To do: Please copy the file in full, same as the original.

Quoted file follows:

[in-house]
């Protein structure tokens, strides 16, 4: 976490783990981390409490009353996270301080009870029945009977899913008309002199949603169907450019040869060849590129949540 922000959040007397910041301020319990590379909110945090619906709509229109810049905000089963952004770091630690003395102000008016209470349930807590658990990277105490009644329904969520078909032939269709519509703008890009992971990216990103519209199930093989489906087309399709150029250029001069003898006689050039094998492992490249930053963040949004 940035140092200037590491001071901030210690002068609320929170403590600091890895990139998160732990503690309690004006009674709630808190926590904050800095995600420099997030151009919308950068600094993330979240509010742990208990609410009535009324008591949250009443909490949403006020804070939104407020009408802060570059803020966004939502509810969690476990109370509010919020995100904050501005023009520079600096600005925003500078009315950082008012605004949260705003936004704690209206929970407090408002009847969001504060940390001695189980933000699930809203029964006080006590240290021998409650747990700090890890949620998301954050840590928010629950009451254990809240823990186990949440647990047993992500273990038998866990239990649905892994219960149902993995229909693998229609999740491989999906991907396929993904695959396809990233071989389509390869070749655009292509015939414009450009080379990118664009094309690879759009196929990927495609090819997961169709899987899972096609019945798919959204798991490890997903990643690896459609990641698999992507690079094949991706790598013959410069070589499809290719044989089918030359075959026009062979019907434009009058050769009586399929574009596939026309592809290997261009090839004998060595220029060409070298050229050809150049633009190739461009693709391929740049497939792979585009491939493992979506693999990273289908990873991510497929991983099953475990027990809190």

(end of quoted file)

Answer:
[in-house]
């Protein structure tokens, strides 16, 4: 976490783990981390409490009353996270301080009870029945009977899913008309002199949603169907450019040869060849590129949540 922000959040007397910041301020319990590379909110945090619906709509229109810049905000089963952004770091630690003395102000008016209470349930807590658990990277105490009644329904969520078909032939269709519509703008890009992971990216990103519209199930093989489906087309399709150029250029001069003898006689050039094998492992490249930053963040949004 940035140092200037590491001071901030210690002068609320929170403590600091890895990139998160732990503690309690004006009674709630808190926590904050800095995600420099997030151009919308950068600094993330979240509010742990208990609410009535009324008591949250009443909490949403006020804070939104407020009408802060570059803020966004939502509810969690476990109370509010919020995100904050501005023009520079600096600005925003500078009315950082008012605004949260705003936004704690209206929970407090408002009847969001504060940390001695189980933000699930809203029964006080006590240290021998409650747990700090890890949620998301954050840590928010629950009451254990809240823990186990949440647990047993992500273990038998866990239990649905892994219960149902993995229909693998229609999740491989999906991907396929993904695959396809990233071989389509390869070749655009292509015939414009450009080379990118664009094309690879759009196929990927495609090819997961169709899987899972096609019945798919959204798991490890997903990643690896459609990641698999992507690079094949991706790598013959410069070589499809290719044989089918030359075959026009062979019907434009009058050769009586399929574009596939026309592809290997261009090839004998060595220029060409070298050229050809150049633009190739461009693709391929740049497939792979585009491939493992979506693999990273289908990873991510497929991983099953475990027990809190």